Occupy Wall Street is getting a lot of press in New York and across the country. Today I was reading through some (many) of the testimonials on the web site We Are the 99 Percent. What struck me like a brick between the eyes was that the majority of the people writing on the website have massive amounts of debts from student loans. They took student loans because of course they were told they needed a college degree in order to have a successful life. Now they have the degree, the debt, and no job – or a job that doesn’t pay enough to cover their expenses.
I am all for the Occupy Wall Street protesters. It has been too long since Americans took to the streets for their beliefs and their rights. A little revolution now and then is a good thing, to paraphrase the infinitely quotable Thomas Jefferson.
Where I get a little fuzzy is when we start talking purpose. Occupy Wall Street says that, “…we vow to end the monied corruption of our democracy.” Will camping out on Wall Street really help to bring about this change? Wall Street (contrary to what some may think) is not the seat of our democracy. The people there who have made millions while their companies foundered may be good symbols of the corruption that “Occupy” is talking about, but even if they are ousted, the system that created them remains. In addition, vowing to ‘end the monied corruption of our democracy’ is kind of a general goal, and if you asked 100 people you’d probably get 100 different ideas about what it means in practice.
What I would like to do, then, is focus on one (I believe vital) part of this so-called ‘monied corruption’, and that is our view as a nation about what defines education and success. It’s a view that began to gather steam at about the time compulsory education began to be enforced (not a coincidence), and has been carefully nurtured ever since. It is also a view that needs to change, and the only way to change it is from the ground up, one person, one family at at time.
What would you say is our nation’s definition of education and success? I would say it is that a person who is educated holds a degree or degrees (the more the better) from an accredited college or university. And that a successful person is one who makes a lot of money. Period. So kids are taught to get the most ‘education’ they can and that will result in a career and ‘success’ = making a lot of money.
Yesterday I quoted from A.S. Neill’s book Summerhill School. I’m going to repeat that quote, because it is relevant to this discussion. “…A school that makes active children sit at desks studying mostly useless subjects is a bad school. It is a good school only for those who believe in such a school, for those uncreative citizens who want docile, uncreative children who will fit into a civilization whose standard of success is money.”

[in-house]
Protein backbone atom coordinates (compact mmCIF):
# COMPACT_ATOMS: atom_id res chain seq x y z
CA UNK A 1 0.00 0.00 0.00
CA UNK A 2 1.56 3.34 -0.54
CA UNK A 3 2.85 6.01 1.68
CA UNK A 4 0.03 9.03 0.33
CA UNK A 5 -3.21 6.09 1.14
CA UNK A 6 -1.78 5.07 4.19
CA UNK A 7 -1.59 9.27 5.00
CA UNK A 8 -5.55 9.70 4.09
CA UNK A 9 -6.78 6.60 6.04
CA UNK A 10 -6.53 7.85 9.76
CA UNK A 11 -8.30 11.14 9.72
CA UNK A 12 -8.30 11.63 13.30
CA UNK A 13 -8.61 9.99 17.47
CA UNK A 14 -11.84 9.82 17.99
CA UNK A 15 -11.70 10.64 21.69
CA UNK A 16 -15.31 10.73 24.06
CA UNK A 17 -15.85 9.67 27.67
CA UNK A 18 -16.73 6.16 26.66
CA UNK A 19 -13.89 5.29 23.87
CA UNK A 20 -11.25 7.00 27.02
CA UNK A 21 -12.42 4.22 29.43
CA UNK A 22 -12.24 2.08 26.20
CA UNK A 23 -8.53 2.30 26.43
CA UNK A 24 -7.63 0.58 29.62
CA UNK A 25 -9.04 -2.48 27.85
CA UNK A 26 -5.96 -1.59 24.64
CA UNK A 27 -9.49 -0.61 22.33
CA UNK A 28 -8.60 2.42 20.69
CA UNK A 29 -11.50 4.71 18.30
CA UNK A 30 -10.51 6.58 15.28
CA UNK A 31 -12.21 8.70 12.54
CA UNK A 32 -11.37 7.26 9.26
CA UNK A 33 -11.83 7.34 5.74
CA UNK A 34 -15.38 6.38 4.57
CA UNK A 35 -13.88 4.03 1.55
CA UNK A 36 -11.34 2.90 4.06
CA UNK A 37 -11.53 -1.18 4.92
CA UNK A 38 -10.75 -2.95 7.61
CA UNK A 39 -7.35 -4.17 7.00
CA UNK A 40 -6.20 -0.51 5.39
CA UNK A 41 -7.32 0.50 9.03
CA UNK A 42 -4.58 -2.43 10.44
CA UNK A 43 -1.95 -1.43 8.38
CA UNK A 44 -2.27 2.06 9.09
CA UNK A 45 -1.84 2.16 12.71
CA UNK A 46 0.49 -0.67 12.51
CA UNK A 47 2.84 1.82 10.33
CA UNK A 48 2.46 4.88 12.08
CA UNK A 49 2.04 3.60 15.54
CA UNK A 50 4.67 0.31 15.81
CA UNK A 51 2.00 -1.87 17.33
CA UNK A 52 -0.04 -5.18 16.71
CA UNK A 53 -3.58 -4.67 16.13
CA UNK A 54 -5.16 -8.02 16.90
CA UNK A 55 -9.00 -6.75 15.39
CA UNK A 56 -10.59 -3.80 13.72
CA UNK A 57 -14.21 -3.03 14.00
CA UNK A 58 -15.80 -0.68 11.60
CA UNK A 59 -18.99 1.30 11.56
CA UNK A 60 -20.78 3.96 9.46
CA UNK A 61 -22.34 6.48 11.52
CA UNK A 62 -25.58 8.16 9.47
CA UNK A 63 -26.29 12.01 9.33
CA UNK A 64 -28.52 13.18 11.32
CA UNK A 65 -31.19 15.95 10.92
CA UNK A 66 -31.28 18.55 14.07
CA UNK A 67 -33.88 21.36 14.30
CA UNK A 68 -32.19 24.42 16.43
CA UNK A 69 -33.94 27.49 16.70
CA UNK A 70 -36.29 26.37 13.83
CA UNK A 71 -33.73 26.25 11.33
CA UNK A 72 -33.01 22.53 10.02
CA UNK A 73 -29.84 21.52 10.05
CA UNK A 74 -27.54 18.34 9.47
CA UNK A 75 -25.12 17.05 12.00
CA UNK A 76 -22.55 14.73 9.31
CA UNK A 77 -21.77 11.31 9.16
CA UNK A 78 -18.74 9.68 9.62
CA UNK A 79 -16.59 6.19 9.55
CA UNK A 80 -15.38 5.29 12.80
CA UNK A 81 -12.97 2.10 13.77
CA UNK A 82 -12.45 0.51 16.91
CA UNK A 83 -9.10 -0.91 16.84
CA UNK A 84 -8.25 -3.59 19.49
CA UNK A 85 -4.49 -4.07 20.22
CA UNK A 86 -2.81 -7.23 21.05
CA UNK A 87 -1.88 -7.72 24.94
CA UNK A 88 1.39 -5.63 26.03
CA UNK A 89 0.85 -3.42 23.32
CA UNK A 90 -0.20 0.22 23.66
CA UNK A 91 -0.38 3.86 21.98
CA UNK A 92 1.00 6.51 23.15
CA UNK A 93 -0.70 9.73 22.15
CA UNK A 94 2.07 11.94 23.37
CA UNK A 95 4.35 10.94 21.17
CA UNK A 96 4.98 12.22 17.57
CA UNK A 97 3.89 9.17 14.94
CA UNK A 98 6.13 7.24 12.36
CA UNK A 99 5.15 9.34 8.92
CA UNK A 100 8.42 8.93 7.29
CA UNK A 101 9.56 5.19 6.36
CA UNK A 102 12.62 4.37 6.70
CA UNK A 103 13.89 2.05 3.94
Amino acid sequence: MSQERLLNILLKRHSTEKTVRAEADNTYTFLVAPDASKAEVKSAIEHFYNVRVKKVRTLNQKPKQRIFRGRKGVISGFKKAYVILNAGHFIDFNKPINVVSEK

Sounds familiar, doesn’t it? As such it makes sense that almost everyone on the “We Are the 99%” website talks about their student loan debt and their inability to get a good job in the field for which they are trained. The formula for success with which they were raised and in which they believed has not worked for them. One woman wrote that she had pursued a career in a particular field because it was supposedly in demand in the marketplace. Now she can’t find work. There was a noticeable absence of anyone talking about finding meaningful work or pursuing a passion. It was all about not being able to pay off student loans, not getting good jobs, having no health care, etc. I am not blaming the people posting. They spent their lives doing exactly as they were told to do, and it backfired on them. They were brought up to believe they needed to get good grades in school so they could go to college in order to get a good job and be successful. And so that is what they did. No talk of passion or love of your work. Only talk about possible salary and opportunity for promotion.
Here is A.S. Neill again. “The world is full of jobs that hold no interest or pleasure. We seem to be adapting our schools to this dullness in life. By compelling our students’ attention to subjects which hold no interest for them, we, in effect, condition them for jobs they will not enjoy. People are always saying to me, ‘But how will your free children ever adapt themselves to the drudgery of life?’ I wish that these free children could be pioneers in abolishing the drudgery of life.”
That is what I wish as well. Neill’s ‘free children’ are todays’ unschoolers and life learners. Only by demonstrating that a life’s work can be one chosen because of a passion for it rather than an expected annual income can we begin to change our nation’s very faulty ideas about what constitutes education and success. I believe the 50,000 or so unschoolers in the country today can lead the way in this regard. But it will take time. There is no quick fix to the situation in which so much of the country now finds itself. It was over 100 years in the making and it won’t change overnight. How do you convince someone, or a nation, that bringing down Wall Street, while it might give us all some temporary satisfaction, will not solve anything, really? That voting in a new President won’t magically give everyone jobs and make everyone successful? That the change that needs to happen has to come from within us? It is difficult to look back and realize that most of what you’ve learned is useless garbage and that you might need to start over. But I believe that the determination that has led people to camp out on Wall Street means that it can be done.
Suggested reading along those lines: Summerhill School by A.S. Neill, How Children Fail and Teach Your Own by John Holt, Weapons of Mass Instruction by John Taylor Gatto, and Made by Hand by Mark Frauenfelder